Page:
Using Ethernet as a service interface has a number of benefits. Subscribers do not have to deal with technologies other than the familiar Ethernet. It is also a more cost-effective solution, because it eliminates the need for expensive V.35 interfaces in access routers and demarcation equipment such as T1, frame relay, and ATM channel service units. With an Ethernet access service, the customer's access router can connect directly to the service through one of its native Ethernet ports.
Scalability is another advantage. A service provider can drop a Fast Ethernet (100-Mbit/sec) or Gigabit Ethernet (1,000-Mbit/sec) port to a subscriber once and upgrade many times, without additional truck rolls beyond the initial installation. Bandwidth and other service changes can be administered remotely, simplifying and facilitating service provisioning.
Ethernet also has the ability to support integrated access applications when delivered over the right infrastructure. As competition intensifies, service providers are looking for ways to differentiate their services. An integrated service offering is one such offering. With so many applications now based on packet techniques and technologies such as Internet Protocol (IP), Ethernet becomes the natural service interface for these bundled services (see Figure 2).
With so many promising attributes, it's no wonder Ethernet is being viewed as the universal information plug for the future. The issue for service providers is the infrastructure on which to deploy these Ethernet services. Prominent among the options are SONET add/ drop systems and switched packet solutions based on Ethernet switches or resilient packet rings (RPRs), an emerging architecture for MANs.
The attributes that made SONET such an attractive technology in the circuit era make it less so in the packet era. Specifically, SONET's framing structure defines coarse payload increments and does not lend itself to the fine granularity nature of data flows. Although it is well suited for transporting and multiplexing circuit services, SONET's payload structure and circuit-based hierarchy is not an efficient scheme for transporting packet traffic. To support a Fast Ethernet connection over a SONET link, an entire STS-3c payload (155 Mbits/sec) is consumed for this bursty 100-Mbit/sec service. Needless to say, that is not an efficient use of bandwidth.
SONET's restoration scheme requires that a fiber ring be available in a hot standby mode; therefore, it is not available to carry traffic under normal operating conditions. While this protection technique makes sense for constant-rate, full-period traffic, it is not an efficient way to handle service protection for data traffic. An efficient protection scheme for packet traffic would take advantage of the statistical nature of the traffic and not require that an entire ring be held in reserve.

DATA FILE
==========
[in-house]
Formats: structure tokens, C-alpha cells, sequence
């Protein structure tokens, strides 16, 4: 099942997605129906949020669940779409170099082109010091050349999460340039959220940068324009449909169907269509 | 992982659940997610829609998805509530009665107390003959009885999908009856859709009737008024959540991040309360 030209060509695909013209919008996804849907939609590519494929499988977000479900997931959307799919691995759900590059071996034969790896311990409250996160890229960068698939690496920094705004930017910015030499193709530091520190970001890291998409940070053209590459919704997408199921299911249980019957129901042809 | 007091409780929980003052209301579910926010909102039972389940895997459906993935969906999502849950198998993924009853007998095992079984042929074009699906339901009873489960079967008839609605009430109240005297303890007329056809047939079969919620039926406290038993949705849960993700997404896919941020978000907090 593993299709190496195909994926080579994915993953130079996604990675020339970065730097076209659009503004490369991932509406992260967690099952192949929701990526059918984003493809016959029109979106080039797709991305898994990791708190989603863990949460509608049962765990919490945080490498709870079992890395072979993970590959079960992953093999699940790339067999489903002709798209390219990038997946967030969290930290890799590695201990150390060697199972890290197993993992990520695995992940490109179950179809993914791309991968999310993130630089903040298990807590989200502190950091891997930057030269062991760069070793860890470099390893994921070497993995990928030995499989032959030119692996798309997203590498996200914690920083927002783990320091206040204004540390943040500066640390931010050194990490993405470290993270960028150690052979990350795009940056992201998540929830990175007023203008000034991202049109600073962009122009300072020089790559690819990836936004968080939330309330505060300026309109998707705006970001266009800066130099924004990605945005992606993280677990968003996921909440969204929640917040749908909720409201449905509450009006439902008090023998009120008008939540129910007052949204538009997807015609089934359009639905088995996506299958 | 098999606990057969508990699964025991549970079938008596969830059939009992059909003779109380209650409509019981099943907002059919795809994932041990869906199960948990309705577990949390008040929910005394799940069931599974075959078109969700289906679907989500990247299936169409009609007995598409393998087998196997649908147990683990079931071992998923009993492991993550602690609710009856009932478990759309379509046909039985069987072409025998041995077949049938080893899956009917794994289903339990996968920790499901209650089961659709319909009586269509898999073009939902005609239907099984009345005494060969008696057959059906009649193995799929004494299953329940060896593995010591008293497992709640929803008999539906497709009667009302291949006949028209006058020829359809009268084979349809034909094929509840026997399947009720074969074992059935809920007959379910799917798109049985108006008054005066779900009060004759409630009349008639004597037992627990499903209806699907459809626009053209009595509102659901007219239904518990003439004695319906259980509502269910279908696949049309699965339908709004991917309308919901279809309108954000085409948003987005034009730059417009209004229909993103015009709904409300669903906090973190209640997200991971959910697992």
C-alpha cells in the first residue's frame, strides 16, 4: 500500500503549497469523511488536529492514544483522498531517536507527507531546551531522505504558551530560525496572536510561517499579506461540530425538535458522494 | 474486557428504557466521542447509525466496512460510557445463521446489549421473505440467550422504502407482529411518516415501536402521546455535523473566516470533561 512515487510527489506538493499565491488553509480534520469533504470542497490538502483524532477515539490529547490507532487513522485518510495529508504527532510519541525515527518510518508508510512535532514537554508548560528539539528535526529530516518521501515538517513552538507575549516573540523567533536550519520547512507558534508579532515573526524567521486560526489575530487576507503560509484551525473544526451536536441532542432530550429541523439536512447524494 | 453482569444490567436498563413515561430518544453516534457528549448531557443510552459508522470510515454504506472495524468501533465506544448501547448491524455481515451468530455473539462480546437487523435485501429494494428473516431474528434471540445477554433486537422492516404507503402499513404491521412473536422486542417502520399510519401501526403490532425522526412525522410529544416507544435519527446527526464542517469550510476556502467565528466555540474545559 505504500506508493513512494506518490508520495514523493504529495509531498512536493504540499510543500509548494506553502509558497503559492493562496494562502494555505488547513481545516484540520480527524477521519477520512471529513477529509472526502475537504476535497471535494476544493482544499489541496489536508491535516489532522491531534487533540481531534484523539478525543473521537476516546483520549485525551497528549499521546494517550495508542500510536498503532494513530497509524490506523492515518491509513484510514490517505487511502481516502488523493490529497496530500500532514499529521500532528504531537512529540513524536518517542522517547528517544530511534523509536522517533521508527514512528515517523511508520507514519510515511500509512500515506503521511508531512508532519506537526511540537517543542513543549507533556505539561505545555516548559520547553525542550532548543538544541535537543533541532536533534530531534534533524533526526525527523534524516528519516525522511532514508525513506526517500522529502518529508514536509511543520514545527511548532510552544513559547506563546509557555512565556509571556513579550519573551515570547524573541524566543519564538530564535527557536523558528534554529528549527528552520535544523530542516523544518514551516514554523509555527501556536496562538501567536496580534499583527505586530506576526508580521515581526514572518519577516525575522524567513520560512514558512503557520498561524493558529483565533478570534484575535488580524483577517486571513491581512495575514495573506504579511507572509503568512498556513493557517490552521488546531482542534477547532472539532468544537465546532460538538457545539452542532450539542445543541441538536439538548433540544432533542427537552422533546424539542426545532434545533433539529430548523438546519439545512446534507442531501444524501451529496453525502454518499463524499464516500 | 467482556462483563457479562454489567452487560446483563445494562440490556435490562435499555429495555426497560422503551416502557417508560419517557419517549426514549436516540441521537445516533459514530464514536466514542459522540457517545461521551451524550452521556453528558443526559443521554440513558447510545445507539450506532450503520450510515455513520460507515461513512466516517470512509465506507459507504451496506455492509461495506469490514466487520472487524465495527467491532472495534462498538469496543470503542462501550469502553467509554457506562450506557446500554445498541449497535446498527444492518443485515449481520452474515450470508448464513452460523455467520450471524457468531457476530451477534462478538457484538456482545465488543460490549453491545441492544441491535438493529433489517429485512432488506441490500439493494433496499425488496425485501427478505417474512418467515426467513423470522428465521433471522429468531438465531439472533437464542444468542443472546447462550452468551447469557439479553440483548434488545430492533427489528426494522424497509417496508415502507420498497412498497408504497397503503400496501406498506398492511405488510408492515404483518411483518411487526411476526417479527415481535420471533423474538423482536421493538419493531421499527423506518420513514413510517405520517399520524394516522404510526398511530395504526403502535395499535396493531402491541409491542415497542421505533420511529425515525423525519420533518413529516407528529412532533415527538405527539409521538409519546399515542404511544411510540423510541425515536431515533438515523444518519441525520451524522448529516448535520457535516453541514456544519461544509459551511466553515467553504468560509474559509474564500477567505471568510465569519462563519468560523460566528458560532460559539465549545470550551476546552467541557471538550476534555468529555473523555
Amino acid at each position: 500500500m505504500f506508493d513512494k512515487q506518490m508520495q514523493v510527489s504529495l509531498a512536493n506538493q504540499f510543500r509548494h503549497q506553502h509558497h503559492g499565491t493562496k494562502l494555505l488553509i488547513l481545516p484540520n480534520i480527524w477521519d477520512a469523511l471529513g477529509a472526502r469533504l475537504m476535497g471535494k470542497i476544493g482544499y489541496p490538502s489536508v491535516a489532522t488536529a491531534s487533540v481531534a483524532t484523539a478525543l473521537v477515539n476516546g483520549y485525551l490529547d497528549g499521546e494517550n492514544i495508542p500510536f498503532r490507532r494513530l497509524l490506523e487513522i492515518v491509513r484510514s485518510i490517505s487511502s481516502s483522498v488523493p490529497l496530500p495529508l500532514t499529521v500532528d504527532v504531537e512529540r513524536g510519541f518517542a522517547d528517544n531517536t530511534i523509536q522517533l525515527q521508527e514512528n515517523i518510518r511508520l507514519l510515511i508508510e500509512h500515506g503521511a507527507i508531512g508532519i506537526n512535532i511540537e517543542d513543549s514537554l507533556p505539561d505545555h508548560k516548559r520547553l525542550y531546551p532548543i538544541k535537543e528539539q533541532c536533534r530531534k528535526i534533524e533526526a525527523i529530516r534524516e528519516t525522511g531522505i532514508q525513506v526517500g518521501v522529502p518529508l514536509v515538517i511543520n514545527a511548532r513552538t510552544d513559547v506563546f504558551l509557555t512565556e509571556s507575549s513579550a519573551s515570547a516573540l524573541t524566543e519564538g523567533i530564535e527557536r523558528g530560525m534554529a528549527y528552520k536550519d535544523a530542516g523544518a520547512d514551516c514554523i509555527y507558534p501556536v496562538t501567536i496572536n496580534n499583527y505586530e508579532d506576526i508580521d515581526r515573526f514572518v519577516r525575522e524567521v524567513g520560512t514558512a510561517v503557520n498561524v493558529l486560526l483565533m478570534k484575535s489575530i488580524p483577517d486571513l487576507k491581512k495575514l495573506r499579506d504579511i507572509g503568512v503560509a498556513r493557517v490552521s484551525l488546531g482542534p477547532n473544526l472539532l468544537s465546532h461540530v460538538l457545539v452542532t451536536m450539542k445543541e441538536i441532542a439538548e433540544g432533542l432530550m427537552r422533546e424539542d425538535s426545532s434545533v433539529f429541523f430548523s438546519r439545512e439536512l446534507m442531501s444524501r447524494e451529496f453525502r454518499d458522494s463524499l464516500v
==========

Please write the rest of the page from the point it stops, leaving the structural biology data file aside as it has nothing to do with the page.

Another important aspect of SONET is its circuit-based provisioning model. The network operator establishes a point-to-point circuit by identifying the circuit's physical endpoints to the management system. The management system in turn determines and configures all intermediate through-connections that need to be made. In older SONET systems, the provisioning process requires many steps. The network operator must configure each node within the ring for all the required pass-through and add/drop connections. This provisioning operation is time- and labor-intensive. Often, a technician must be sent into the field to install the OC-3c (155-Mbit/sec) or OC-12c (599.04-Mbit/sec) add/drop-multiplexing module needed to support the requested circuit.
To facilitate connections with data-networking equipment such as routers, the new generation of SONET equipment supports Ethernet service ports. Traffic from these Ethernet ports is simply mapped to a circuit connection across the ring. The underlying SONET transport remains circuit-oriented and TDM-based. Figure 3 illustrates such a network. External routers connect through this network via Ethernet-over-SONET connections, which are provisioned as STS-12c and STS-3c links on the SONET ring. A link is left idle when there is no traffic on its associated Ethernet port, stranding valuable ring bandwidth.